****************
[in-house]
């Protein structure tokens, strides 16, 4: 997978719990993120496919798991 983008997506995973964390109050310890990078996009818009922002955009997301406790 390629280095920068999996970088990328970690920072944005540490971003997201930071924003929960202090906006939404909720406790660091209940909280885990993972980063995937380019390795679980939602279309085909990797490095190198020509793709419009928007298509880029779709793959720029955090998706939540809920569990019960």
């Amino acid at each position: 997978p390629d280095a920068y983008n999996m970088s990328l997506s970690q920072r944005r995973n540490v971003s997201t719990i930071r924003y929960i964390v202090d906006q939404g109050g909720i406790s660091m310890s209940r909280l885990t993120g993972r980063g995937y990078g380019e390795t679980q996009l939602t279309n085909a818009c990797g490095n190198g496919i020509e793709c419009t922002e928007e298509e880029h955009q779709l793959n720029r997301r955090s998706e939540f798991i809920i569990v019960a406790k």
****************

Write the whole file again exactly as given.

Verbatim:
[in-house]
């Protein structure tokens, strides 16, 4: 997978719990993120496919798991 983008997506995973964390109050310890990078996009818009922002955009997301406790 390629280095920068999996970088990328970690920072944005540490971003997201930071924003929960202090906006939404909720406790660091209940909280885990993972980063995937380019390795679980939602279309085909990797490095190198020509793709419009928007298509880029779709793959720029955090998706939540809920569990019960």
């Amino acid at each position: 997978p390629d280095a920068y983008n999996m970088s990328l997506s970690q920072r944005r995973n540490v971003s997201t719990i930071r924003y929960i964390v202090d906006q939404g109050g909720i406790s660091m310890s209940r909280l885990t993120g993972r980063g995937y990078g380019e390795t679980q996009l939602t279309n085909a818009c990797g490095n190198g496919i020509e793709c419009t922002e928007e298509e880029h955009q779709l793959n720029r997301r955090s998706e939540f798991i809920i569990v019960a406790k």